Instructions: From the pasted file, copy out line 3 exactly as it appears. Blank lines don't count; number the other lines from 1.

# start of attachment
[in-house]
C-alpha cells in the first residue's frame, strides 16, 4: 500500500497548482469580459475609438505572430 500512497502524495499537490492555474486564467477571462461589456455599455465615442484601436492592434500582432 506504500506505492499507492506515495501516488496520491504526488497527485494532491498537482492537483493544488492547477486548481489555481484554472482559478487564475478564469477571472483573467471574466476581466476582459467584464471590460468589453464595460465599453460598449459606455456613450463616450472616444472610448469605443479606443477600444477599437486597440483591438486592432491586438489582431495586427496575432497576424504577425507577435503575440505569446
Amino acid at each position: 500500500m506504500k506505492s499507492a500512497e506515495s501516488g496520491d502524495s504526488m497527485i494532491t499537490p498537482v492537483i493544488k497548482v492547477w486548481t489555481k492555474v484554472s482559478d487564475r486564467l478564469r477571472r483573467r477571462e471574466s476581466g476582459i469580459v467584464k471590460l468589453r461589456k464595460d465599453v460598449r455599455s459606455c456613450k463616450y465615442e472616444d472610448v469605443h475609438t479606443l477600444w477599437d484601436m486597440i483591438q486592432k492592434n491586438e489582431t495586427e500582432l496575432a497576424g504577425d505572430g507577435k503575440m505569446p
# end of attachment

Amino acid at each position: 500500500m506504500k506505492s499507492a500512497e506515495s501516488g496520491d502524495s504526488m497527485i494532491t499537490p498537482v492537483i493544488k497548482v492547477w486548481t489555481k492555474v484554472s482559478d487564475r486564467l478564469r477571472r483573467r477571462e471574466s476581466g476582459i469580459v467584464k471590460l468589453r461589456k464595460d465599453v460598449r455599455s459606455c456613450k463616450y465615442e472616444d472610448v469605443h475609438t479606443l477600444w477599437d484601436m486597440i483591438q486592432k492592434n491586438e489582431t495586427e500582432l496575432a497576424g504577425d505572430g507577435k503575440m505569446p